Career options have their own limits too. A friend and colleague of mine recently raised the prospect of some potential employment that would dovetail well with my current Work while fitting with my disability and schedule needs. However, the position requires being able to pass a level of hostile scrutiny that my legal identity cannot withstand. Googling my legal name ties it to “Wintersong” on the very first page of search results. Taking that into account it was obvious I was unsuitable for the position. Disappointing as that was, there was also relief. For most of my life I lived openly and doubt I possess the fortitude for a closet. My time at the car dealership would indicate that I do not. Hiding under the refuge of my legal name was an emotionally distressing experience (I should note that, to PCN's credit I was out as queer without issue).

At present there are a number of projects vying for my attention: The first is to achieve greater market penetration and financial success as a presenter in the kink/BDSM and spirituality communities, which includes writing two books that will ideally improve my name recognition. At the same time I am working to complete and find a market for an unrelated writing project that must not be tied to the first task due to its subject matter. If, in defiance of the odds, the second writing project finds an audience and publisher, I will not be able to publicly take ownership of a work I'd be rightfully proud of. Changing gears between them would be hard enough without the knowledge that in the best case scenario I will still be unable to claim credit for the second work. The added pressure of teaching private students and trying to grow a nascent magical clan has not improved matters.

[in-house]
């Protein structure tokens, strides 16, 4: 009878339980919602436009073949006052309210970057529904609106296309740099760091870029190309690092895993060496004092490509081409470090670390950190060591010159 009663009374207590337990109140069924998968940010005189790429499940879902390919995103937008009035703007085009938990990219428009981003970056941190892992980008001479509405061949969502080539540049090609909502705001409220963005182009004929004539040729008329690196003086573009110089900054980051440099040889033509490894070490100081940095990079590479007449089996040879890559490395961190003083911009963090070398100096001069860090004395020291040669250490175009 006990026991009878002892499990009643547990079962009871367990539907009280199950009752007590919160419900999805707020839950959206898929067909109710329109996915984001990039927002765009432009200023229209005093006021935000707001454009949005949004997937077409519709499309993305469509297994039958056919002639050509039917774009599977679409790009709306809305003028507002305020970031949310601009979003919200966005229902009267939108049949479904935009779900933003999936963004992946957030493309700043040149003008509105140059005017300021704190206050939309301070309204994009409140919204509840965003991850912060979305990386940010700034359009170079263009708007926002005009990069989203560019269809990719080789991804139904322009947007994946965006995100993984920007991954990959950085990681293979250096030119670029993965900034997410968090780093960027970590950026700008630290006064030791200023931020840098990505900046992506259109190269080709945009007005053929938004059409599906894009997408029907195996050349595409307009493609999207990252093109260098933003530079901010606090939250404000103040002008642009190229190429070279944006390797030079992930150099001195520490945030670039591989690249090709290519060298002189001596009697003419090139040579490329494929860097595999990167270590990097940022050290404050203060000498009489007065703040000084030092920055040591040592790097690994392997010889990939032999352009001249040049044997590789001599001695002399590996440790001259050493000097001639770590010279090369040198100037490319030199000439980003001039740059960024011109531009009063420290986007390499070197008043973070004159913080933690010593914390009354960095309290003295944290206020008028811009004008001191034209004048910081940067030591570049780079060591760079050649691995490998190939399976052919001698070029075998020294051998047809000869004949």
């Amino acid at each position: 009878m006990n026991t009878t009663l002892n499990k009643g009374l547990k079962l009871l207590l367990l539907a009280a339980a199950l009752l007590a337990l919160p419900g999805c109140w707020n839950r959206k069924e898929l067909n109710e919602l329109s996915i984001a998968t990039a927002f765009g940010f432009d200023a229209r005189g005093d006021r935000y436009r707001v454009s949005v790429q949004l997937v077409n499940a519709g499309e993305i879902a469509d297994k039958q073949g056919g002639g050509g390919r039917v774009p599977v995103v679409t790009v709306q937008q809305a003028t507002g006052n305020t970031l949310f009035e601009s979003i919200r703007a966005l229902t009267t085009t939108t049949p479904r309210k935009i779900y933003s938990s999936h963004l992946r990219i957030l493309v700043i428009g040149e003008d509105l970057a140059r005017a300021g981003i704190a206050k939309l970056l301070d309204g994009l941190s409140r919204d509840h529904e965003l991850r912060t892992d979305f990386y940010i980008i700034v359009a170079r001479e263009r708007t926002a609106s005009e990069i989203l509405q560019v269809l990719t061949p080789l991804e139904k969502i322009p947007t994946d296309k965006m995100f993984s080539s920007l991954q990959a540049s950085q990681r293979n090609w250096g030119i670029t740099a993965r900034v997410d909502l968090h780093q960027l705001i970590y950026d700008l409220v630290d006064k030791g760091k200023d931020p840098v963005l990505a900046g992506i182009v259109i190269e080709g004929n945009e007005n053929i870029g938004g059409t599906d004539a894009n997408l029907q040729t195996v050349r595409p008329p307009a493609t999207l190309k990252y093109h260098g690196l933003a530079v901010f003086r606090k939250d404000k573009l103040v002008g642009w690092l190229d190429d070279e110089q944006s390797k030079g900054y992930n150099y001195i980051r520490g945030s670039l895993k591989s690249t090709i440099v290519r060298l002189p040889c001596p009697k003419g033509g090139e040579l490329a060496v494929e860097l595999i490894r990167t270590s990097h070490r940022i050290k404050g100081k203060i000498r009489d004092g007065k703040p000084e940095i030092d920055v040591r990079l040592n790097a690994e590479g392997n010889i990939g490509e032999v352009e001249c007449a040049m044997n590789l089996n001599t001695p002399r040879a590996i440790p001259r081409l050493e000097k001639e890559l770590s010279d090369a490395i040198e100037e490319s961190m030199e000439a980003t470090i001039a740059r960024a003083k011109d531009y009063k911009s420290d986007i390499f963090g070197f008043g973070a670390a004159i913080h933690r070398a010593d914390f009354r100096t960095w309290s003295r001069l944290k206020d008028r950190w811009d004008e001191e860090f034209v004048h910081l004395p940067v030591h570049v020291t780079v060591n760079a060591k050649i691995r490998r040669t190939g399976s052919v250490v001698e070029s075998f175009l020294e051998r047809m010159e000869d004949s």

If an opportunity presented itself, I would certainly not go back in time and prevent myself from going out stargazing that night in mid-September of 1998 with the first friend I'd made at college. The encounter we had that night opened an incomprehensible door for us both, and even then, a part of me recognized our wyrds would entwine as part of something bigger than either of us. Returning home that evening battered and drained, but also exhilarated, I could sense the barest glimmer of an unimagined possibilities.

Perhaps it is merely my knowledge of what the future would bring, but I fancy that in that moment we both also felt a hint of sadness, recognizing on some level that by embracing those unimagined possibilities we were forever forfeiting a great many imagined ones. The Fates had opened a door, but over the coming months and years would close a great many windows.

1 comment:

  1. Thank you for sharing this. I am far less prominent than you, but I have been struggling for the past few years with the issue of developing my public work in the Pagan and Kink communities while still trying to maintain an at least semi-closeted mundane job. When I see people like you, I tend to assume these issues don't matter to them: that they're "out" and have managed to do it without it being a burden. I appreciate having my perspective corrected. Blessings on your unfolding path. . .